City Council asked to move forward with combining 911 services
Members of Picayune’s City Council heard a request from County Administrator Adrain Lumpkin to move the process forward in regard to consolidating 911 services across Pearl River County.
As was previously reported, there are currently two 911 dispatch centers within this county, one that is manned by Picayune Police Department personnel for that department’s officers, and another with the Pearl River County Sheriff’s Department, who also provides dispatch services to the Poplarville Police Department. When a call is made to 911 via landline, calls made within the city automatically go to Picayune’s dispatch center, but when a call is made within the city limits via cellphone, the call goes to the Sheriff’s Department first, before being transferred to the Picayune Police Department. At this point the caller has had to repeat themselves in order to receive the correct law enforcement assistance.
Lumpkin said that when an ambulance is needed, the caller is transferred yet again to that agency’s dispatch center, requiring the caller to repeat themselves once again.
Lumpkin said that discussions about consolidating the dispatch centers goes back as far as when Ed Pinero was city manager of Picayune.
Discussions of the most recent plan go back about a year and a half, which also includes updating the records system. Lumpkin said that the request to update the records system started a snowball effect of requests for other updated systems.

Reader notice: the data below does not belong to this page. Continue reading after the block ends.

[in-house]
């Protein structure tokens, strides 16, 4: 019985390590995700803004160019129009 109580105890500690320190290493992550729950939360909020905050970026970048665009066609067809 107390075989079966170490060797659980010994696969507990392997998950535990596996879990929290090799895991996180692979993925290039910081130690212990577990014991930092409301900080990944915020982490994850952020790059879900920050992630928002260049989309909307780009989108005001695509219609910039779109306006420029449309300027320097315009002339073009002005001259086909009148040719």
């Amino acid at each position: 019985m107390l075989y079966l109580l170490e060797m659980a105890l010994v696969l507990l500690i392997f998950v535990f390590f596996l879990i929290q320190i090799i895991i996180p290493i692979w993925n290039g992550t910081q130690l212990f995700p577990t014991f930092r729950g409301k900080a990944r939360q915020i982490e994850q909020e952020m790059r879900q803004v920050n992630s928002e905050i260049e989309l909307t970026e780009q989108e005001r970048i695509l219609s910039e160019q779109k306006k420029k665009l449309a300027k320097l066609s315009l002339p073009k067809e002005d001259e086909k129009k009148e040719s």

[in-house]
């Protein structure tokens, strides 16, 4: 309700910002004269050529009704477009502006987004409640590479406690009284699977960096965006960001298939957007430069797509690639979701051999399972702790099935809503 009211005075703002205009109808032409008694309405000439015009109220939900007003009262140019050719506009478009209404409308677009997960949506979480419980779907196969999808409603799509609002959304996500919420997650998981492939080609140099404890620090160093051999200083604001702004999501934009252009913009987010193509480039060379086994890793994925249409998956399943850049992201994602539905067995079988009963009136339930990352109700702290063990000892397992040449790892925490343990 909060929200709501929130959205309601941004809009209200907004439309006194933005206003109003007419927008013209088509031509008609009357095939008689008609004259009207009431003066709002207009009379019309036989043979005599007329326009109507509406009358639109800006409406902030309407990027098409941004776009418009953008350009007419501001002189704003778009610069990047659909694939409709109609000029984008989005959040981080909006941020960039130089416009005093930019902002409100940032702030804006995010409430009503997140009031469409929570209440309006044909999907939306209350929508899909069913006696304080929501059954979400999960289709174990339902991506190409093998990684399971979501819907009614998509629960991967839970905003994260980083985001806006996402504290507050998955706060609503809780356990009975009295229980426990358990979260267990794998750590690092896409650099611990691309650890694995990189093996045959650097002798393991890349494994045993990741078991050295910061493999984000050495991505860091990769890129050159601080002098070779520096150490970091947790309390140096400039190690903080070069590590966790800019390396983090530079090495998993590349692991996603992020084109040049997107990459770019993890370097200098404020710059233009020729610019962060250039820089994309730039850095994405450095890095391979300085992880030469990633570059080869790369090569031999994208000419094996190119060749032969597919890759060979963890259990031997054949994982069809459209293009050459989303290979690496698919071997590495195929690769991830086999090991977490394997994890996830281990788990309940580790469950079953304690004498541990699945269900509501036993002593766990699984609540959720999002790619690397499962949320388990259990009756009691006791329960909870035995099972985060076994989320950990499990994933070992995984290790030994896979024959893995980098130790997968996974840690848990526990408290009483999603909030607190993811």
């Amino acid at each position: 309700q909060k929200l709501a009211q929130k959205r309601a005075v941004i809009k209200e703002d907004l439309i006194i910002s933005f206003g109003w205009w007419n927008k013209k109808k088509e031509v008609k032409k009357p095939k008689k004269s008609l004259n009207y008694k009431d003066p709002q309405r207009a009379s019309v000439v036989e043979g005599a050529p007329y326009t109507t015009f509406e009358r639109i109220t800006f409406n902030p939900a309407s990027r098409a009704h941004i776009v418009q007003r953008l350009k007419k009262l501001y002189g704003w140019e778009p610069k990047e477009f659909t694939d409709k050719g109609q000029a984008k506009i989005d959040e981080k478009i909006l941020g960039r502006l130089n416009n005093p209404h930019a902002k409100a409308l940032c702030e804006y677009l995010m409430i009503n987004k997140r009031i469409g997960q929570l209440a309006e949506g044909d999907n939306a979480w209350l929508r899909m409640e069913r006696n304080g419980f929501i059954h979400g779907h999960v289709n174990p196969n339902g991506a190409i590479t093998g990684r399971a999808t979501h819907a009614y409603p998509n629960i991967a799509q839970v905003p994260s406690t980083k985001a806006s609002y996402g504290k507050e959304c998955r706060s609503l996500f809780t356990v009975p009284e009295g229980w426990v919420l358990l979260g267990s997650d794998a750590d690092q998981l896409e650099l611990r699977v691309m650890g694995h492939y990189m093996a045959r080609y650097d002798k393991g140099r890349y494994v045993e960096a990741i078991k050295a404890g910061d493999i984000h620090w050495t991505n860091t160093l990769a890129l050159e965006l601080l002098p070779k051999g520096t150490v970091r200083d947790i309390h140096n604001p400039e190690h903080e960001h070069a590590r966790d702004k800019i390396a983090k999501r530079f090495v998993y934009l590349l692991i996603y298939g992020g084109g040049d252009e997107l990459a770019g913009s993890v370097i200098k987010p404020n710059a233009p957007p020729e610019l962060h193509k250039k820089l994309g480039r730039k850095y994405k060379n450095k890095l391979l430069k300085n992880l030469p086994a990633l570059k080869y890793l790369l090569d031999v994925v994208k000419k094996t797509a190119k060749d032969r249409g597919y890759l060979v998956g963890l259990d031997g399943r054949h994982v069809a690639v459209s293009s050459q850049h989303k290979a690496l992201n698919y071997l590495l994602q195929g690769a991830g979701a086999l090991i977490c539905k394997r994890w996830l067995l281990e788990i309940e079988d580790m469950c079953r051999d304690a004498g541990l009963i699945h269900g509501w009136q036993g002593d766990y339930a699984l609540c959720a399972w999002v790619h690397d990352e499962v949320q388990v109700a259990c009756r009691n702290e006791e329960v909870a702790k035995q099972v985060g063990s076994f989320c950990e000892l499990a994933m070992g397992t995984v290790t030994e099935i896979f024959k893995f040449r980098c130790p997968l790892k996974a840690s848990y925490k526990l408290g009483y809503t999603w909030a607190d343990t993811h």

Now Lumpkin said the plan aims to find one vendor who will be responsible for setting up and maintaining all of the new systems. It will include a computer system that is easy for officers to use so they can enter data with a less than four percent margin of error. Training will still be required.
When asked about staffing since two dispatch centers would be consolidated into one at Chimney Square in Picayune, Lumpkin said that he does not expect to see anyone lose their job since both current dispatch centers have job openings.
“I don’t see this as a thing that will put people out of a job,” Lumpkin said.
The new system will be able to alert officers if the person they have pulled over during a traffic stop has a warrant out for their arrest with agencies other than the one the officer works for. Currently, if a Picayune Police officer pulls over a person, they have to ask the dispatcher to check with the Sheriff’s Department to see if that agency has warrants out for the person’s arrest. The new system will bypass that step.
Lumpkin said those extra steps lead to the possibility of human error, and create situations where an officer could be put in harm’s way.
One aspect of the consolidation previously planned had to be cut, however. Lumpkin said a previous plan included creating the ability for officers to check the National Crime Information Center without talking to a dispatcher. But, officers will still be able to fill out reports from their patrol vehicle under the new system.
The City Council is expected to vote on the consolidation during the July 7 meeting, Councilor Wayne Gouguet said.
Once the county has all agencies on board, it will take four to six months to complete the consolidation.
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